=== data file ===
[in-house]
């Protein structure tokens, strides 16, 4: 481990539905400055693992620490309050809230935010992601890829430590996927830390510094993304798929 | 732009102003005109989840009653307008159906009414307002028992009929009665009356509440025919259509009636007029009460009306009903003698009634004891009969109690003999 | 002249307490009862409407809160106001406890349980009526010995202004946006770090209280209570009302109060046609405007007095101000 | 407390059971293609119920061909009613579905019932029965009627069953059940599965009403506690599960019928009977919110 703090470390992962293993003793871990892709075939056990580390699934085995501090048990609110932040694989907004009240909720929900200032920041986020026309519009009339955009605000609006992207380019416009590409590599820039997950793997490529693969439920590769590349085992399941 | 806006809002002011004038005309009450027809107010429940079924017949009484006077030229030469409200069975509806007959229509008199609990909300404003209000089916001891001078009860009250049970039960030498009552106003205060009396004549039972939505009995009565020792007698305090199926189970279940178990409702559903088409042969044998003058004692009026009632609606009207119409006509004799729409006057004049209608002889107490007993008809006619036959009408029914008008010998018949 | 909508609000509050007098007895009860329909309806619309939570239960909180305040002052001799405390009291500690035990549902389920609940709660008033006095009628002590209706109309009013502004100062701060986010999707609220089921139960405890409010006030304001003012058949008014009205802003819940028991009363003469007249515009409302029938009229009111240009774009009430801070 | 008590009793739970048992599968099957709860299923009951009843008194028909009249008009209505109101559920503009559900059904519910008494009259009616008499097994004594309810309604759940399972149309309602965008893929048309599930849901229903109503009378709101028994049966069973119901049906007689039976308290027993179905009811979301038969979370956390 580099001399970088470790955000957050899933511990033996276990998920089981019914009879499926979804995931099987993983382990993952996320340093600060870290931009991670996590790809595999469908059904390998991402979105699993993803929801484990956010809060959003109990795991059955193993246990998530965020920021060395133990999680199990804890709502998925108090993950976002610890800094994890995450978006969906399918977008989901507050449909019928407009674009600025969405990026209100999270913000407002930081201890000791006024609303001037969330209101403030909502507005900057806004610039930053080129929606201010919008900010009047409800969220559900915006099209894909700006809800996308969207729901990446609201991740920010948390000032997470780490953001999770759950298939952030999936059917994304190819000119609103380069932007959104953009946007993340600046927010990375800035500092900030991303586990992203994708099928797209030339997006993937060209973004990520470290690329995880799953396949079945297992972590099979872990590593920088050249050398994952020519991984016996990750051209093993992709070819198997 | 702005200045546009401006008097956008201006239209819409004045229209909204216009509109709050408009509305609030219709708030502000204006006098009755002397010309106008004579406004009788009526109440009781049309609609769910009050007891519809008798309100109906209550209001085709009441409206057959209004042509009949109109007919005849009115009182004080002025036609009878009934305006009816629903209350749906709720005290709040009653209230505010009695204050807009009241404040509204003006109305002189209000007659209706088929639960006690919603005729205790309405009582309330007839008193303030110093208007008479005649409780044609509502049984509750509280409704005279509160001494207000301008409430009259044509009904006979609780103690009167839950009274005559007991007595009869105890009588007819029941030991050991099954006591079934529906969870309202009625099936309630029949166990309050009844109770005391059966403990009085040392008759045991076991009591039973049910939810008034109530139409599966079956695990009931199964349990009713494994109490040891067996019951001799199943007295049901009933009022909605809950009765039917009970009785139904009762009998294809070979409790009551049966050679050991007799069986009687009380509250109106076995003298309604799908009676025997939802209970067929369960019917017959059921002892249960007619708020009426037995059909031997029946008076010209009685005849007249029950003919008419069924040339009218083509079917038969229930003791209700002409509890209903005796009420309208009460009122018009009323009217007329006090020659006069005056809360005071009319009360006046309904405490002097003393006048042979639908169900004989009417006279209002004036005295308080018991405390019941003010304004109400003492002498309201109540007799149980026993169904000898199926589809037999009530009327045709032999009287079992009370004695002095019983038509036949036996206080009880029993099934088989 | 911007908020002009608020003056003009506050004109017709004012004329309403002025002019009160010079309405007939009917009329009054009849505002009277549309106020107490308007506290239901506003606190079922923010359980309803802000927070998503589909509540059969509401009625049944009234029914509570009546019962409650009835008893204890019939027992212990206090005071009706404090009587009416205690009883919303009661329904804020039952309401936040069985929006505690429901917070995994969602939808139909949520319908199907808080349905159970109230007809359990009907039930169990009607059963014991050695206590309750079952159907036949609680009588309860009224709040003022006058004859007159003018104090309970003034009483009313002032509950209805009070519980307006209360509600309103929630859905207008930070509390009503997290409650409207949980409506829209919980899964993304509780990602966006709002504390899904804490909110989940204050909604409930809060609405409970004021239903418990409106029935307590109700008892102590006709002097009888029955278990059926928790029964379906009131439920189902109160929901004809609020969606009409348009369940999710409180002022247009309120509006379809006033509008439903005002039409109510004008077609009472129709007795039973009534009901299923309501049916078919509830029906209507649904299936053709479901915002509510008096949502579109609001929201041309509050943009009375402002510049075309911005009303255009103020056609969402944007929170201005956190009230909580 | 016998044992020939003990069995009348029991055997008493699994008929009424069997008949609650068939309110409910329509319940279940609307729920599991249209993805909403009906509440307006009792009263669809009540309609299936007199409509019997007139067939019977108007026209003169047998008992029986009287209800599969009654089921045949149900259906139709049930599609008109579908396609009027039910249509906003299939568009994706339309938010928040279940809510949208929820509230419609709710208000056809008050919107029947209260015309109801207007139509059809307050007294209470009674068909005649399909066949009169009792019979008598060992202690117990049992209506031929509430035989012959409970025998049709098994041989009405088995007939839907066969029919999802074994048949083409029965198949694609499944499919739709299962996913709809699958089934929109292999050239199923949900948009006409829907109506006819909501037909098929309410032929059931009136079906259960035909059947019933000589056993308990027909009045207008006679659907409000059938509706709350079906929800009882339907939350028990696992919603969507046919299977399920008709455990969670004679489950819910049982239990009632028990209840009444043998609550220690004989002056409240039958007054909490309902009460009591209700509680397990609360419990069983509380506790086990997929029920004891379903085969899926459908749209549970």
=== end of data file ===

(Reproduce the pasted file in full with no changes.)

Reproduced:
[in-house]
């Protein structure tokens, strides 16, 4: 481990539905400055693992620490309050809230935010992601890829430590996927830390510094993304798929 | 732009102003005109989840009653307008159906009414307002028992009929009665009356509440025919259509009636007029009460009306009903003698009634004891009969109690003999 | 002249307490009862409407809160106001406890349980009526010995202004946006770090209280209570009302109060046609405007007095101000 | 407390059971293609119920061909009613579905019932029965009627069953059940599965009403506690599960019928009977919110 703090470390992962293993003793871990892709075939056990580390699934085995501090048990609110932040694989907004009240909720929900200032920041986020026309519009009339955009605000609006992207380019416009590409590599820039997950793997490529693969439920590769590349085992399941 | 806006809002002011004038005309009450027809107010429940079924017949009484006077030229030469409200069975509806007959229509008199609990909300404003209000089916001891001078009860009250049970039960030498009552106003205060009396004549039972939505009995009565020792007698305090199926189970279940178990409702559903088409042969044998003058004692009026009632609606009207119409006509004799729409006057004049209608002889107490007993008809006619036959009408029914008008010998018949 | 909508609000509050007098007895009860329909309806619309939570239960909180305040002052001799405390009291500690035990549902389920609940709660008033006095009628002590209706109309009013502004100062701060986010999707609220089921139960405890409010006030304001003012058949008014009205802003819940028991009363003469007249515009409302029938009229009111240009774009009430801070 | 008590009793739970048992599968099957709860299923009951009843008194028909009249008009209505109101559920503009559900059904519910008494009259009616008499097994004594309810309604759940399972149309309602965008893929048309599930849901229903109503009378709101028994049966069973119901049906007689039976308290027993179905009811979301038969979370956390 580099001399970088470790955000957050899933511990033996276990998920089981019914009879499926979804995931099987993983382990993952996320340093600060870290931009991670996590790809595999469908059904390998991402979105699993993803929801484990956010809060959003109990795991059955193993246990998530965020920021060395133990999680199990804890709502998925108090993950976002610890800094994890995450978006969906399918977008989901507050449909019928407009674009600025969405990026209100999270913000407002930081201890000791006024609303001037969330209101403030909502507005900057806004610039930053080129929606201010919008900010009047409800969220559900915006099209894909700006809800996308969207729901990446609201991740920010948390000032997470780490953001999770759950298939952030999936059917994304190819000119609103380069932007959104953009946007993340600046927010990375800035500092900030991303586990992203994708099928797209030339997006993937060209973004990520470290690329995880799953396949079945297992972590099979872990590593920088050249050398994952020519991984016996990750051209093993992709070819198997 | 702005200045546009401006008097956008201006239209819409004045229209909204216009509109709050408009509305609030219709708030502000204006006098009755002397010309106008004579406004009788009526109440009781049309609609769910009050007891519809008798309100109906209550209001085709009441409206057959209004042509009949109109007919005849009115009182004080002025036609009878009934305006009816629903209350749906709720005290709040009653209230505010009695204050807009009241404040509204003006109305002189209000007659209706088929639960006690919603005729205790309405009582309330007839008193303030110093208007008479005649409780044609509502049984509750509280409704005279509160001494207000301008409430009259044509009904006979609780103690009167839950009274005559007991007595009869105890009588007819029941030991050991099954006591079934529906969870309202009625099936309630029949166990309050009844109770005391059966403990009085040392008759045991076991009591039973049910939810008034109530139409599966079956695990009931199964349990009713494994109490040891067996019951001799199943007295049901009933009022909605809950009765039917009970009785139904009762009998294809070979409790009551049966050679050991007799069986009687009380509250109106076995003298309604799908009676025997939802209970067929369960019917017959059921002892249960007619708020009426037995059909031997029946008076010209009685005849007249029950003919008419069924040339009218083509079917038969229930003791209700002409509890209903005796009420309208009460009122018009009323009217007329006090020659006069005056809360005071009319009360006046309904405490002097003393006048042979639908169900004989009417006279209002004036005295308080018991405390019941003010304004109400003492002498309201109540007799149980026993169904000898199926589809037999009530009327045709032999009287079992009370004695002095019983038509036949036996206080009880029993099934088989 | 911007908020002009608020003056003009506050004109017709004012004329309403002025002019009160010079309405007939009917009329009054009849505002009277549309106020107490308007506290239901506003606190079922923010359980309803802000927070998503589909509540059969509401009625049944009234029914509570009546019962409650009835008893204890019939027992212990206090005071009706404090009587009416205690009883919303009661329904804020039952309401936040069985929006505690429901917070995994969602939808139909949520319908199907808080349905159970109230007809359990009907039930169990009607059963014991050695206590309750079952159907036949609680009588309860009224709040003022006058004859007159003018104090309970003034009483009313002032509950209805009070519980307006209360509600309103929630859905207008930070509390009503997290409650409207949980409506829209919980899964993304509780990602966006709002504390899904804490909110989940204050909604409930809060609405409970004021239903418990409106029935307590109700008892102590006709002097009888029955278990059926928790029964379906009131439920189902109160929901004809609020969606009409348009369940999710409180002022247009309120509006379809006033509008439903005002039409109510004008077609009472129709007795039973009534009901299923309501049916078919509830029906209507649904299936053709479901915002509510008096949502579109609001929201041309509050943009009375402002510049075309911005009303255009103020056609969402944007929170201005956190009230909580 | 016998044992020939003990069995009348029991055997008493699994008929009424069997008949609650068939309110409910329509319940279940609307729920599991249209993805909403009906509440307006009792009263669809009540309609299936007199409509019997007139067939019977108007026209003169047998008992029986009287209800599969009654089921045949149900259906139709049930599609008109579908396609009027039910249509906003299939568009994706339309938010928040279940809510949208929820509230419609709710208000056809008050919107029947209260015309109801207007139509059809307050007294209470009674068909005649399909066949009169009792019979008598060992202690117990049992209506031929509430035989012959409970025998049709098994041989009405088995007939839907066969029919999802074994048949083409029965198949694609499944499919739709299962996913709809699958089934929109292999050239199923949900948009006409829907109506006819909501037909098929309410032929059931009136079906259960035909059947019933000589056993308990027909009045207008006679659907409000059938509706709350079906929800009882339907939350028990696992919603969507046919299977399920008709455990969670004679489950819910049982239990009632028990209840009444043998609550220690004989002056409240039958007054909490309902009460009591209700509680397990609360419990069983509380506790086990997929029920004891379903085969899926459908749209549970």